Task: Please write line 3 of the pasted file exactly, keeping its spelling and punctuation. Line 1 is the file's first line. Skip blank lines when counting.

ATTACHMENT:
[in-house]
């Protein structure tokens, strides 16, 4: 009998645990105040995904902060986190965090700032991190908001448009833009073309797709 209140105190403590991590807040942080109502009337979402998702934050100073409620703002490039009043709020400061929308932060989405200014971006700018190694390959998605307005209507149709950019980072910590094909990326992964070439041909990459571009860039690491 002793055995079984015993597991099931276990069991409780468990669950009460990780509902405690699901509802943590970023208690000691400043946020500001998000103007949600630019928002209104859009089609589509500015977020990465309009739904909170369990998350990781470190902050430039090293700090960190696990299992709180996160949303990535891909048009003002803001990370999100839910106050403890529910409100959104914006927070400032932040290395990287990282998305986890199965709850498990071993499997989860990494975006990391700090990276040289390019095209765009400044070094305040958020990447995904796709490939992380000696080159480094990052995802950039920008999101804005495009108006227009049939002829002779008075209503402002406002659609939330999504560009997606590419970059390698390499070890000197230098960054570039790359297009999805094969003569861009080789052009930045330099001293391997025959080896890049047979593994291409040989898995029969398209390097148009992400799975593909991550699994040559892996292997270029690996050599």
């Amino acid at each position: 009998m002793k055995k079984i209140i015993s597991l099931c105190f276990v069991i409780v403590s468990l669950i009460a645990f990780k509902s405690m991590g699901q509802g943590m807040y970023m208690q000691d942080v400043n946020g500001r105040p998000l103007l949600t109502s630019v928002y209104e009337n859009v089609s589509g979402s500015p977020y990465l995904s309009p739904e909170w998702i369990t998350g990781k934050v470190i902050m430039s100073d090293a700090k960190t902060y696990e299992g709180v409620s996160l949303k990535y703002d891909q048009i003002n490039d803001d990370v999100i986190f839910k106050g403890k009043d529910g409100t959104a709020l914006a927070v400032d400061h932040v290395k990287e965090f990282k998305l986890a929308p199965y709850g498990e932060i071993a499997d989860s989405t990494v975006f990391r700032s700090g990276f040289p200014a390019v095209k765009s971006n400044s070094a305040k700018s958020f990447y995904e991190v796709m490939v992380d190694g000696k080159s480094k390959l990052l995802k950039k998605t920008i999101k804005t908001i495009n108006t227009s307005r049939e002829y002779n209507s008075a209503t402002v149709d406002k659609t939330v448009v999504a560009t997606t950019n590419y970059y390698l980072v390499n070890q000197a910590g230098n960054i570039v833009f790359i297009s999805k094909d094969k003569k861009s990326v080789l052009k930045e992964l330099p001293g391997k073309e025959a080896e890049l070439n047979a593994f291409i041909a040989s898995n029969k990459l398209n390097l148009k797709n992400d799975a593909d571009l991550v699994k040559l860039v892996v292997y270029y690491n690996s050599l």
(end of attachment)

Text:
């Amino acid at each position: 009998m002793k055995k079984i209140i015993s597991l099931c105190f276990v069991i409780v403590s468990l669950i009460a645990f990780k509902s405690m991590g699901q509802g943590m807040y970023m208690q000691d942080v400043n946020g500001r105040p998000l103007l949600t109502s630019v928002y209104e009337n859009v089609s589509g979402s500015p977020y990465l995904s309009p739904e909170w998702i369990t998350g990781k934050v470190i902050m430039s100073d090293a700090k960190t902060y696990e299992g709180v409620s996160l949303k990535y703002d891909q048009i003002n490039d803001d990370v999100i986190f839910k106050g403890k009043d529910g409100t959104a709020l914006a927070v400032d400061h932040v290395k990287e965090f990282k998305l986890a929308p199965y709850g498990e932060i071993a499997d989860s989405t990494v975006f990391r700032s700090g990276f040289p200014a390019v095209k765009s971006n400044s070094a305040k700018s958020f990447y995904e991190v796709m490939v992380d190694g000696k080159s480094k390959l990052l995802k950039k998605t920008i999101k804005t908001i495009n108006t227009s307005r049939e002829y002779n209507s008075a209503t402002v149709d406002k659609t939330v448009v999504a560009t997606t950019n590419y970059y390698l980072v390499n070890q000197a910590g230098n960054i570039v833009f790359i297009s999805k094909d094969k003569k861009s990326v080789l052009k930045e992964l330099p001293g391997k073309e025959a080896e890049l070439n047979a593994f291409i041909a040989s898995n029969k990459l398209n390097l148009k797709n992400d799975a593909d571009l991550v699994k040559l860039v892996v292997y270029y690491n690996s050599l």